The ties that bind

Posted: May 25, 2016 - 4:34pm

Twins Jeff and John Bryant’s lives have tracked a similar course. Both joined the military after high school, then both became security police officers at Y‑12, and now they are apprentice machinists at the site. For the brothers, it’s not their parallel career paths they find intriguing but the connection they discovered to their past.

It wasn’t until they entered the apprenticeship program that they found out their grandfather also was a machinist. “He was a tool and die maker,” said John Bryant. “We never knew that. Now we have a deeper appreciation for our grandfather and for the trade.”

The brothers are in their last year of a four‑year apprenticeship program and are on track to graduate in August. They are grateful for the on‑the‑job learning opportunity. Through a combination of classroom training in manufacturing technology and machining practices at Pellissippi State Community College and hands‑on shop work at Y‑12, they are learning to operate tools, such as lathes and milling machines, to cut and produce precision parts.

“I’m happy for the opportunity to learn a trade, a craft, that I never dreamed I’d be able to do,” said Jeff Bryant. “I get a lot of satisfaction in taking a blueprint and a piece of rough stock and turning it into a part.”

Greg Justice and Mike Patt, journeymen who worked with Jeff and John Bryant, respectively, enjoy passing their skills and knowledge to apprentices who will carry on the site’s tradition of machining excellence. “The apprenticeship program is an avenue for people to move up in skill positions,” Justice said.

Patt added, “We need apprentices who will learn skills to continue to operate the plant at the level we have throughout the years.”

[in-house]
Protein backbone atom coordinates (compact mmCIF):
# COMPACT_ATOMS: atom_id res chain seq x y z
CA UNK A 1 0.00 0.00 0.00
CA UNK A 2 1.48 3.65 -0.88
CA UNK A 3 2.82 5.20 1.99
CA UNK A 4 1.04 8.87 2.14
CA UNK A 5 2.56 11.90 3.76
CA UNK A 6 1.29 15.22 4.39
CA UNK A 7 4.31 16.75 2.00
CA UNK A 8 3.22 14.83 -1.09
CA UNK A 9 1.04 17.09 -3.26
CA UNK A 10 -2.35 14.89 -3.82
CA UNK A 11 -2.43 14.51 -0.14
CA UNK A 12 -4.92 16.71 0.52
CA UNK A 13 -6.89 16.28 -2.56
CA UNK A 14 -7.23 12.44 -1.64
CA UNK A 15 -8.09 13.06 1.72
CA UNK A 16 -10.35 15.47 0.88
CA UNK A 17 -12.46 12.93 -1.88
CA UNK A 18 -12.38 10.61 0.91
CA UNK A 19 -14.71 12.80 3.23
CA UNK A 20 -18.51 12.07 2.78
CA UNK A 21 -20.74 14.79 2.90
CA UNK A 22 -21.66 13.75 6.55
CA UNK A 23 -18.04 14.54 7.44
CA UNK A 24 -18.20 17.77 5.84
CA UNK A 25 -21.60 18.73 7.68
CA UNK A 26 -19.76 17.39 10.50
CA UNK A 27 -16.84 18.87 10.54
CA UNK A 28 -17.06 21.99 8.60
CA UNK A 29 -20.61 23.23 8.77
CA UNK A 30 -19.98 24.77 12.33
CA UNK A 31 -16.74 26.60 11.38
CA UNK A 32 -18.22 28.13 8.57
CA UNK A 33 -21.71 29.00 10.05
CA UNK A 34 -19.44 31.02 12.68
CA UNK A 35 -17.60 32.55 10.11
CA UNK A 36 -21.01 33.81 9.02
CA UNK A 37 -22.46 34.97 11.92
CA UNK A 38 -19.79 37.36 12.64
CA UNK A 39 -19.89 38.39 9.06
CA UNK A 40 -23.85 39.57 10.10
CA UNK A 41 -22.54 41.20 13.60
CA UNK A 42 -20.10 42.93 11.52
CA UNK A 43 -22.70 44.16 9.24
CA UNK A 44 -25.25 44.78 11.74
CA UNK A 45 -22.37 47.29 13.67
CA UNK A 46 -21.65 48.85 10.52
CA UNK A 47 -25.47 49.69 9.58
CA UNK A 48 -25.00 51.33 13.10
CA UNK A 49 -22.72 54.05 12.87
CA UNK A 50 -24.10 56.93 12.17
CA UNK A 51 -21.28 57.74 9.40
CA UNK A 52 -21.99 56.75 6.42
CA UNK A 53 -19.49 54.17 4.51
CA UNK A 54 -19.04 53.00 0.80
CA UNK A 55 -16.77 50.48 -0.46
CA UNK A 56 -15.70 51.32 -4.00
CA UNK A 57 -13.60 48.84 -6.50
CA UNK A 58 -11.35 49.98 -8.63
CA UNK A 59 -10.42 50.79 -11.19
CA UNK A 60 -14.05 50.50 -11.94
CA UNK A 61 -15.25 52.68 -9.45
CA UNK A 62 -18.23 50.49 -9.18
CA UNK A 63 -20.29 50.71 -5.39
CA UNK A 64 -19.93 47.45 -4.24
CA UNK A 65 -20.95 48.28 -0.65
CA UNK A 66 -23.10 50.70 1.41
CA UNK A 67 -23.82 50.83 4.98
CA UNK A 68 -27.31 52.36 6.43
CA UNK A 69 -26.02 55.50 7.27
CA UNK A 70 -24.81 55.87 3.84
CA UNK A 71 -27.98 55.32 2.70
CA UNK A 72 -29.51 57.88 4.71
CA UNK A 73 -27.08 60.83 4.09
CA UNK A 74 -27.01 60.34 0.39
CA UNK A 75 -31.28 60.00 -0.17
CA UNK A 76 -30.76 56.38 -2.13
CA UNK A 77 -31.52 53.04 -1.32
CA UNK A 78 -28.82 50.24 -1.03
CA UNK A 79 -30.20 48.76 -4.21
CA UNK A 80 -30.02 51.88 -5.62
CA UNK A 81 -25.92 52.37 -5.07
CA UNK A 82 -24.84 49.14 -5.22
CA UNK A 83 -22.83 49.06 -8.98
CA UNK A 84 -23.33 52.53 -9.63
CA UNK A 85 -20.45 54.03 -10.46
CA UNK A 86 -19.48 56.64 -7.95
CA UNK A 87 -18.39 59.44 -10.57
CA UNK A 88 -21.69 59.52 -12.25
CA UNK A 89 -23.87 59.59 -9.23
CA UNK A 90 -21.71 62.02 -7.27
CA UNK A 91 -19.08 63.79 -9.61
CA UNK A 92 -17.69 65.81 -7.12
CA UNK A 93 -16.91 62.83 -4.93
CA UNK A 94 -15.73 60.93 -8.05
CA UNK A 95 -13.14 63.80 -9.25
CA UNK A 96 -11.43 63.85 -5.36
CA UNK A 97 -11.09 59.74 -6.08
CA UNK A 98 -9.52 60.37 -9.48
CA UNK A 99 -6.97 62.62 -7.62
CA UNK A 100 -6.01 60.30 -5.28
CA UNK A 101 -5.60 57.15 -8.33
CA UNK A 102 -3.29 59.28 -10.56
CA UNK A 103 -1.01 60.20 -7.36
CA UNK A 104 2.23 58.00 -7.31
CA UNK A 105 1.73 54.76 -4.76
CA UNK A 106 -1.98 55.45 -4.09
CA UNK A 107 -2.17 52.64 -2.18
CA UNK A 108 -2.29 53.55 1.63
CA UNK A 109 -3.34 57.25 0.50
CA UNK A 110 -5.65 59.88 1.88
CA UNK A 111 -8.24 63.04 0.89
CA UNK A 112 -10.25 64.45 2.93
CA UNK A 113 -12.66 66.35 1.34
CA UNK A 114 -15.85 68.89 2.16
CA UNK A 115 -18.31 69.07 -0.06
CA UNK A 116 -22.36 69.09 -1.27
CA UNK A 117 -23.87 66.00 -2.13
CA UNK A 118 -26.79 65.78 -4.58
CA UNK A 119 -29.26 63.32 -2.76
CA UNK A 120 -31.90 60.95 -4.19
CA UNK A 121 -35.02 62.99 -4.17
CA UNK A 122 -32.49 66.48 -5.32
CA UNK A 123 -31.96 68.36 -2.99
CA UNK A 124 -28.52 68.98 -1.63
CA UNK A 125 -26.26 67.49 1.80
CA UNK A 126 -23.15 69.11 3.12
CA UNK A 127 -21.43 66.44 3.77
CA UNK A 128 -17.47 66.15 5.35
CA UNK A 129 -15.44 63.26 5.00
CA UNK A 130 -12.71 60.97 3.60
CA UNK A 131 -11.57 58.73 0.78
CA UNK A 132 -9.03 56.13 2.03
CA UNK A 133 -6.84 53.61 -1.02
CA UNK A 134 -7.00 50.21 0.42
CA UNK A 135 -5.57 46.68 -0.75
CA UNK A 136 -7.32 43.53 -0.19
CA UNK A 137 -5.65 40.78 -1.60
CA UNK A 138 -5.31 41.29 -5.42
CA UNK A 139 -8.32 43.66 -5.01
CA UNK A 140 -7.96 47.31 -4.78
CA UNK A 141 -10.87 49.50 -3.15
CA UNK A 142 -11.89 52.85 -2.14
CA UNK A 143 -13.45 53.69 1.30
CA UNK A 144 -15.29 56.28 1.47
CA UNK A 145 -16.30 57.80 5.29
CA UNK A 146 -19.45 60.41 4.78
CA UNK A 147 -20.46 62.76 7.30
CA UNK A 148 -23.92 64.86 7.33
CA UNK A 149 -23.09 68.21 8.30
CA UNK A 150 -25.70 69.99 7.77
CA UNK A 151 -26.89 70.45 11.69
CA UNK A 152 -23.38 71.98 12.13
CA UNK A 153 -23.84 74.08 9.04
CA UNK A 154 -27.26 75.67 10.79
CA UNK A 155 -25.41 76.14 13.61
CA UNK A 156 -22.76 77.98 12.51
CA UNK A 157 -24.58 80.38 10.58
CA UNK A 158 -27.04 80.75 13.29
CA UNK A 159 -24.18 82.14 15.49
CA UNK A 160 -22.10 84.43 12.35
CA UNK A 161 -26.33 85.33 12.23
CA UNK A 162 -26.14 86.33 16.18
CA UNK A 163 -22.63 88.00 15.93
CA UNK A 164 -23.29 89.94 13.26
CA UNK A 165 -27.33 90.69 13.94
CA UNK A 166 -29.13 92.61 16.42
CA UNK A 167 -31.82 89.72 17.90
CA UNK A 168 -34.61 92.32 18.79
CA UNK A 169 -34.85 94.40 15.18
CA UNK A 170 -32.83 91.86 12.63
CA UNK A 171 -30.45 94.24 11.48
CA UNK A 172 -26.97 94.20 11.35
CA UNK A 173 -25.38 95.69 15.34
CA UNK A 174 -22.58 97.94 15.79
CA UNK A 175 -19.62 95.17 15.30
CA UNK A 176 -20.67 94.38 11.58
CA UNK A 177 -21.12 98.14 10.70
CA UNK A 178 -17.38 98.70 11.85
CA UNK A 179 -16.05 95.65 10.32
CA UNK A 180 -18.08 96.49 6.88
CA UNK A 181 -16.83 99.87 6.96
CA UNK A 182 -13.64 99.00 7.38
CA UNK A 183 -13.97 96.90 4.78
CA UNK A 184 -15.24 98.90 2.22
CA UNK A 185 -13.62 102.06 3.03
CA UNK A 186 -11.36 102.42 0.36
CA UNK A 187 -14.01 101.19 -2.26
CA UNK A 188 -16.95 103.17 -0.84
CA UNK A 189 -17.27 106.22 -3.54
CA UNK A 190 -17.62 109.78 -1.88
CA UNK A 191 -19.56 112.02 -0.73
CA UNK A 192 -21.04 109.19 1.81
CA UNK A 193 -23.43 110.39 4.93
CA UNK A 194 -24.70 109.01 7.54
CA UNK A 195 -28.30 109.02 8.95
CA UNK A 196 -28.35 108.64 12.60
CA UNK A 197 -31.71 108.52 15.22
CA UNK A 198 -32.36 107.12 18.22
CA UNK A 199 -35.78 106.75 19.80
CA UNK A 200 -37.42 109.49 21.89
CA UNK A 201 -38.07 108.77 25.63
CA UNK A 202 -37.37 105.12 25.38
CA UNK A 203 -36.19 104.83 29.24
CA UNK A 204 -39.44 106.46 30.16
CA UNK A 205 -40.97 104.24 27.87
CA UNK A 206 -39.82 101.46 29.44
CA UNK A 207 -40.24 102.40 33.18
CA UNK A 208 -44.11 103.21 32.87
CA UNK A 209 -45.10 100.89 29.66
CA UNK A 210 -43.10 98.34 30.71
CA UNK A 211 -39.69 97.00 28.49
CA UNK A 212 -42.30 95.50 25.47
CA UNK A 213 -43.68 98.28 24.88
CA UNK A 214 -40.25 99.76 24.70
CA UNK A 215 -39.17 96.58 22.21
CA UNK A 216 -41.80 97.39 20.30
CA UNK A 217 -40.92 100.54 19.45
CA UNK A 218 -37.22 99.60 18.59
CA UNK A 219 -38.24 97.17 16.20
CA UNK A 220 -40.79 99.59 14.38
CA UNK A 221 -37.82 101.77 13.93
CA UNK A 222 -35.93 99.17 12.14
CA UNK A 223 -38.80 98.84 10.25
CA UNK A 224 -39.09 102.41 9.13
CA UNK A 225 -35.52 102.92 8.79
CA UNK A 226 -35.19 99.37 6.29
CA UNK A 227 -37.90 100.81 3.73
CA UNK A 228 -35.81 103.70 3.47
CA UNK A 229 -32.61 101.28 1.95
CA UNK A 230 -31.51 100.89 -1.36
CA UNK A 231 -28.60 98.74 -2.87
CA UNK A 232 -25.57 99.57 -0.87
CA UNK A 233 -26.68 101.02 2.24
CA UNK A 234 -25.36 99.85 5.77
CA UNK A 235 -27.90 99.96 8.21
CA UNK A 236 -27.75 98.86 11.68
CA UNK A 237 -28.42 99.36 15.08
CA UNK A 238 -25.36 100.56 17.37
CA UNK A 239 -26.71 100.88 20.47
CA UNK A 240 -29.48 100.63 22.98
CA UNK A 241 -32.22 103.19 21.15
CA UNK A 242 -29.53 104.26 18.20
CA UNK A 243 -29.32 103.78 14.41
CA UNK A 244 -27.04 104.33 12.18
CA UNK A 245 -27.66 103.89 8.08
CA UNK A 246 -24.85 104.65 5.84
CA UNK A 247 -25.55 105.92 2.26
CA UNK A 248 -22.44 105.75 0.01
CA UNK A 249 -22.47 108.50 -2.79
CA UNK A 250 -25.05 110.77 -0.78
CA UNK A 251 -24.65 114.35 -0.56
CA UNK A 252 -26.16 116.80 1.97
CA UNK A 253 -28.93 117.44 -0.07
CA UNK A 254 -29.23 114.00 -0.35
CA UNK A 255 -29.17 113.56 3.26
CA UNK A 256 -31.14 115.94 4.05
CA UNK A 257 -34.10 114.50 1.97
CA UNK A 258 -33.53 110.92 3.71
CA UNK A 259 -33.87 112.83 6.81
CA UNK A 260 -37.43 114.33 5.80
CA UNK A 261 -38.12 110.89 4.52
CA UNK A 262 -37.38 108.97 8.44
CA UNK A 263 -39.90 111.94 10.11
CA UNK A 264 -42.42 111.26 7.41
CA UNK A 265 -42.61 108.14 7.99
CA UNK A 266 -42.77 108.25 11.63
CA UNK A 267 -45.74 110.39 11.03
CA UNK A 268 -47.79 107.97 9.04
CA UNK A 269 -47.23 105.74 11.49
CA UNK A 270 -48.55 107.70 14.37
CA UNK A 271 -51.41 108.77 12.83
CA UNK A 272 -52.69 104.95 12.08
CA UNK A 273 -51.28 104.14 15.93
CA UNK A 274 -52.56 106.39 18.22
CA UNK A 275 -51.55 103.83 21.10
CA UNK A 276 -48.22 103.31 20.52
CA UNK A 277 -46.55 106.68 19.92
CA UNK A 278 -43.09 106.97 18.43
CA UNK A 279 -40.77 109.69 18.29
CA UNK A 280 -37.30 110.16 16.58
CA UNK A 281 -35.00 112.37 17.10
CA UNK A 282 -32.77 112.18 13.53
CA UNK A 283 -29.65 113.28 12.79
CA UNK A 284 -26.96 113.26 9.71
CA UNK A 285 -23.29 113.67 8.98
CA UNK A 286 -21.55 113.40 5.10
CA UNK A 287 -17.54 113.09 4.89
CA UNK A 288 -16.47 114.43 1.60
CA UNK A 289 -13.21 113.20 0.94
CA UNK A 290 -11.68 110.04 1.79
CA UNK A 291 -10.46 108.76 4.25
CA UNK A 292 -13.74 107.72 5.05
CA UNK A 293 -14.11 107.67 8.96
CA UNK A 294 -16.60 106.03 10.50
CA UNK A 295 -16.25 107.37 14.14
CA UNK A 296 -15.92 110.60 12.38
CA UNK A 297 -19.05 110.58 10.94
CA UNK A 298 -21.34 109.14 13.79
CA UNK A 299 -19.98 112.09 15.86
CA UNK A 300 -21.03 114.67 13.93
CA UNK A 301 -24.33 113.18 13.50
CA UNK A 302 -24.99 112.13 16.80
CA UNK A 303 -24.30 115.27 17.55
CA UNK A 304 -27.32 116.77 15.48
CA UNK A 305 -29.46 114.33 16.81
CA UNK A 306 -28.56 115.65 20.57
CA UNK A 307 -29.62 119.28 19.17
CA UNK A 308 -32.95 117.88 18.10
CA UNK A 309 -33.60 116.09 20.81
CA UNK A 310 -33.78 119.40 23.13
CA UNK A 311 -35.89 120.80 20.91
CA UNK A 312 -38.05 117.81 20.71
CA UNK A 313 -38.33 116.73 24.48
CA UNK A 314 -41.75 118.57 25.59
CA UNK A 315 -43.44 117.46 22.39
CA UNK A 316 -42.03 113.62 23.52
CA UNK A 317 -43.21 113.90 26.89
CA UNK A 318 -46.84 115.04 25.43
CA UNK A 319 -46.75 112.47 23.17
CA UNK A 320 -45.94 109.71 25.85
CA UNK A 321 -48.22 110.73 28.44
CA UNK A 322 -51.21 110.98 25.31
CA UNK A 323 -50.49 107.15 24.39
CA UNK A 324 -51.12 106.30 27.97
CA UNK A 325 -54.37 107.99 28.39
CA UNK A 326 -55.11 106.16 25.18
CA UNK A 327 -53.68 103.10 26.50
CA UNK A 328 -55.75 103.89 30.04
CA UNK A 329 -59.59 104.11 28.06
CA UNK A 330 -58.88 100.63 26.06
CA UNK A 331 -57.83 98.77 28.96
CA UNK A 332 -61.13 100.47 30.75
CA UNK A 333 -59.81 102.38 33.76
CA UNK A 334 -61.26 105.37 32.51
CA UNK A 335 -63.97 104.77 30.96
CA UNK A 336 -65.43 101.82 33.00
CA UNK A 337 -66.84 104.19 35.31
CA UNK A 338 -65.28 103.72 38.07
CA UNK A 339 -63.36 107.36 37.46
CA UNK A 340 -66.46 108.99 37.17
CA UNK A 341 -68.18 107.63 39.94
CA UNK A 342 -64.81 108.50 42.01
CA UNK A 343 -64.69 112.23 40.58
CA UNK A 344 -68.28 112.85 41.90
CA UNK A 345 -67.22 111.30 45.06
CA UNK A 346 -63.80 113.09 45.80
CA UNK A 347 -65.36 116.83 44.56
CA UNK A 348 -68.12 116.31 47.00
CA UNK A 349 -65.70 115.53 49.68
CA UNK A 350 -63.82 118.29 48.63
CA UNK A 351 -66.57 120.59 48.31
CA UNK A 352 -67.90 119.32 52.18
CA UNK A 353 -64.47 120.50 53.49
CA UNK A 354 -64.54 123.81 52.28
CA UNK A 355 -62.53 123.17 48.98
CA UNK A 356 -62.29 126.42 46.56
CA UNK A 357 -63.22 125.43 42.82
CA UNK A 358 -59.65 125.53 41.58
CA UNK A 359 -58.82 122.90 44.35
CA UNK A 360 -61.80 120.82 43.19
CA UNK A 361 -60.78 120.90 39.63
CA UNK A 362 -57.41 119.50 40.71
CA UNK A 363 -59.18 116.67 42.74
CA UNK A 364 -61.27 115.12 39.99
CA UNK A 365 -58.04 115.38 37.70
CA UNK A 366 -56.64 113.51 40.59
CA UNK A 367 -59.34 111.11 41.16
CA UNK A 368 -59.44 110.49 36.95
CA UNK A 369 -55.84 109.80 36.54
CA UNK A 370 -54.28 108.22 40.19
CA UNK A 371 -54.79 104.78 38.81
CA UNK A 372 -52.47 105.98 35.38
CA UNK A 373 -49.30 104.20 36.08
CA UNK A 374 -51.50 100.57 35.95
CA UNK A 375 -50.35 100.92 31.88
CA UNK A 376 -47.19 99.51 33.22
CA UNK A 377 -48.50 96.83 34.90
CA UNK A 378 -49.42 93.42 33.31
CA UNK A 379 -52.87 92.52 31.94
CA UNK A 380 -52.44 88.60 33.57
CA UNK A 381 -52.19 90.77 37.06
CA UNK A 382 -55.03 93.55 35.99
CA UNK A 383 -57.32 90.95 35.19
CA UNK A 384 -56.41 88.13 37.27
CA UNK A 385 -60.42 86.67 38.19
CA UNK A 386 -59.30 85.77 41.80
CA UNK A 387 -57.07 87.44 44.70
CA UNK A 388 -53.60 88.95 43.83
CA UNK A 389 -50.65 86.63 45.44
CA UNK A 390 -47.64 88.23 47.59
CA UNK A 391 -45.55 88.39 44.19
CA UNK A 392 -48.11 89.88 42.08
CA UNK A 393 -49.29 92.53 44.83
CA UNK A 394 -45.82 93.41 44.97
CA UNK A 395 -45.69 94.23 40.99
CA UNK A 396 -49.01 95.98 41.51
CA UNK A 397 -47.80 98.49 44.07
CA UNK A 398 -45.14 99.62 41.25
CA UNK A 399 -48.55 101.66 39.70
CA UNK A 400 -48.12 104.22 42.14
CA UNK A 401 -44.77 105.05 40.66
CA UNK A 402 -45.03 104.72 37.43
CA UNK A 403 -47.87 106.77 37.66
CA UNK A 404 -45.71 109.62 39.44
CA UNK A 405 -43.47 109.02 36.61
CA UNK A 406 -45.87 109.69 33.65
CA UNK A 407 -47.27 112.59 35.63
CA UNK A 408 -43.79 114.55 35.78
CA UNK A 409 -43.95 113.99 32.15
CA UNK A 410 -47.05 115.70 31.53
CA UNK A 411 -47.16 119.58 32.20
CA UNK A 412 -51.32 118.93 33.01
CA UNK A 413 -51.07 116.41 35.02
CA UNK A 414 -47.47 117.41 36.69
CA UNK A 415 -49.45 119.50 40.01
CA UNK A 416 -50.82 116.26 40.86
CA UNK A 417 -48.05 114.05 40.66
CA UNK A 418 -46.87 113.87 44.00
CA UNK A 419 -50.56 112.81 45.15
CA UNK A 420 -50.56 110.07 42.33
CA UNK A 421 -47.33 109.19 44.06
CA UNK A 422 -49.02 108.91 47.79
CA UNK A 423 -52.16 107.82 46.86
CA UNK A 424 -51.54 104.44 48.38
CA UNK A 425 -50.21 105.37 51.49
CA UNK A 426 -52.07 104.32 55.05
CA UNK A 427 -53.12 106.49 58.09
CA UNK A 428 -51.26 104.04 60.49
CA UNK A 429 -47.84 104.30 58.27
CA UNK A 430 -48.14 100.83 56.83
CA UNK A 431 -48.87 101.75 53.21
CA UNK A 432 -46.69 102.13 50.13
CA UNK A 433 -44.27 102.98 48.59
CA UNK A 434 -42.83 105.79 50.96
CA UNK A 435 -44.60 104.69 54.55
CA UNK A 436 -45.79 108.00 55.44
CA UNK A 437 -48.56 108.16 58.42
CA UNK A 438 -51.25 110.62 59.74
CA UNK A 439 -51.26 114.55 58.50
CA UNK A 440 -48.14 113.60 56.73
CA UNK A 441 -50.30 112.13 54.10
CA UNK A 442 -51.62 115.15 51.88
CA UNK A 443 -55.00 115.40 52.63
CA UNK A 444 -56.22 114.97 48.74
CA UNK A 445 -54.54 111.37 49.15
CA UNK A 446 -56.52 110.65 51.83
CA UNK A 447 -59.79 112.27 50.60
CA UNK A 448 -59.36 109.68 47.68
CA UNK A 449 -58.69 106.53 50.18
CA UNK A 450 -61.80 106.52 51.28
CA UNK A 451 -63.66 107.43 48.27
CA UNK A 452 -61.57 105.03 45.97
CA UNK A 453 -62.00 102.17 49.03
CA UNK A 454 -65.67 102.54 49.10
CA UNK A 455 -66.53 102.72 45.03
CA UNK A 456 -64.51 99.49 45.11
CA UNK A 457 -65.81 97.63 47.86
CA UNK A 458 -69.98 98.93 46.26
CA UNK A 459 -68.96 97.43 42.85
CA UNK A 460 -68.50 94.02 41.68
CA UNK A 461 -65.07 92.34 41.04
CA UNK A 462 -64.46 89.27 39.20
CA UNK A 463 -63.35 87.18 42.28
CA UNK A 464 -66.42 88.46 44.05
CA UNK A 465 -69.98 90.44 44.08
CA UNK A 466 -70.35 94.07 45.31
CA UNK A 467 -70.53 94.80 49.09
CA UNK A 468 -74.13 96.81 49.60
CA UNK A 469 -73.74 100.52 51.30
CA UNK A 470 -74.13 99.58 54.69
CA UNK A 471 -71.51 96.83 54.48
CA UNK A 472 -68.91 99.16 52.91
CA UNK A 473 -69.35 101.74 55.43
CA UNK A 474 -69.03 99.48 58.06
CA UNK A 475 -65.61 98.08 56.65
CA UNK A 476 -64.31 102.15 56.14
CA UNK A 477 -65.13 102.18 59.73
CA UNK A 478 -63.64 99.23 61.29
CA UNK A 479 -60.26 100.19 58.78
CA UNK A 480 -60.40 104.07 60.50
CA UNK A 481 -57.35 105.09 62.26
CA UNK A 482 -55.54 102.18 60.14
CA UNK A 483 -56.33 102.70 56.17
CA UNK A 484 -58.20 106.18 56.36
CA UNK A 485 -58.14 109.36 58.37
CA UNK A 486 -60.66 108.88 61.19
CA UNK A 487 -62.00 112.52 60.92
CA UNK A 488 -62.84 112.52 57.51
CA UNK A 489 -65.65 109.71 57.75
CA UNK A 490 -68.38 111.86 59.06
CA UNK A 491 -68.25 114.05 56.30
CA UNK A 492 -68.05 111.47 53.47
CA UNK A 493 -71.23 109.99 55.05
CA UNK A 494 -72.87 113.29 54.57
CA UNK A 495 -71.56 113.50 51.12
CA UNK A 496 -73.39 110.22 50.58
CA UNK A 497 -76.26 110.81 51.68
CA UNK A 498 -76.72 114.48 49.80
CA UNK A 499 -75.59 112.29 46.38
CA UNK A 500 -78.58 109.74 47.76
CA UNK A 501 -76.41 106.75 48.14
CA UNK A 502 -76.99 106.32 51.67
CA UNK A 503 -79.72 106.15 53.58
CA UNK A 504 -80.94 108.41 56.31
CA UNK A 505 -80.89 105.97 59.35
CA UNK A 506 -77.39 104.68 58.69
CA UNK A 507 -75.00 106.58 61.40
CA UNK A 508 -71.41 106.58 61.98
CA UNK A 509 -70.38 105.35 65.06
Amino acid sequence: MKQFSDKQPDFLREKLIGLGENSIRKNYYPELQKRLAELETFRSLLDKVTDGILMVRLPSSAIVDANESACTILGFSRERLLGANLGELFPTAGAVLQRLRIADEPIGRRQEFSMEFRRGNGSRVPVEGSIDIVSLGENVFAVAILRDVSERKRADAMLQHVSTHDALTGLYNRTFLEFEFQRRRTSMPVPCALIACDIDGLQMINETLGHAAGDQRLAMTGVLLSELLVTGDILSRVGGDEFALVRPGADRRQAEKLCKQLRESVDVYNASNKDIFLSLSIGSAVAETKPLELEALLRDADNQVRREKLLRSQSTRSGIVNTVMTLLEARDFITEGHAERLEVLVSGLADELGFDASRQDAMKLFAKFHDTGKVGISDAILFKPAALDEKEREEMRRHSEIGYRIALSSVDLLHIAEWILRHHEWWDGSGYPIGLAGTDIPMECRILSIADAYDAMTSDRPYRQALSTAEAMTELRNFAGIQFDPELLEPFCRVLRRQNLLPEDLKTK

The Bryants are more than willing to take up the mantle. “We are absolutely absorbing this,” John Bryant said. “Once the older generation retires, if our country still needs our skill set, our knowledge, we’ll be here.”

Each brother has always felt a strong need to serve his nation; it’s been the driving force in their career choices.

After high school, Jeff Bryant joined the Marine Corps where he trained using all kinds of weapons systems, eventually becoming a field artillery section chief in charge of a 12‑man team firing a 155-mm Howitzer. After the Marine Corps, he joined the Tennessee Army National Guard as a military police officer, deploying once to Iraq, before becoming a security police officer at Y‑12.

John Bryant followed a similar but different path. He joined the Army and then the Army Reserve. As a combat engineer on his second deployment in Iraq, he was wounded by enemy fire and received the Purple Heart, something he’s hesitant to talk about.

“There are so many other guys who work here who have done a lot more in the Armed Forces than me,” he said. “I don’t want to pretend to be something I’m not. I’m not here to show ribbons and stars.”

After his military service, he too became a security police officer at Y‑12. “Jeff and I had alternating schedules as SPOs, but now we work together as apprentices. We’re extremely blessed to have served our country in the military, as SPOs and now as apprentices. That’s pretty big for us, to have jobs that directly affect our nation’s security.”

“We feel like everything has come full circle for us,” Jeff Bryant said. “Our grandfather has passed now, but I think he would be proud of us.”


From left: Apprentice machinists John Bryant, Justin Dupas, Brice Graham and Jeff Bryant share a laugh and camaraderie on the shop floor.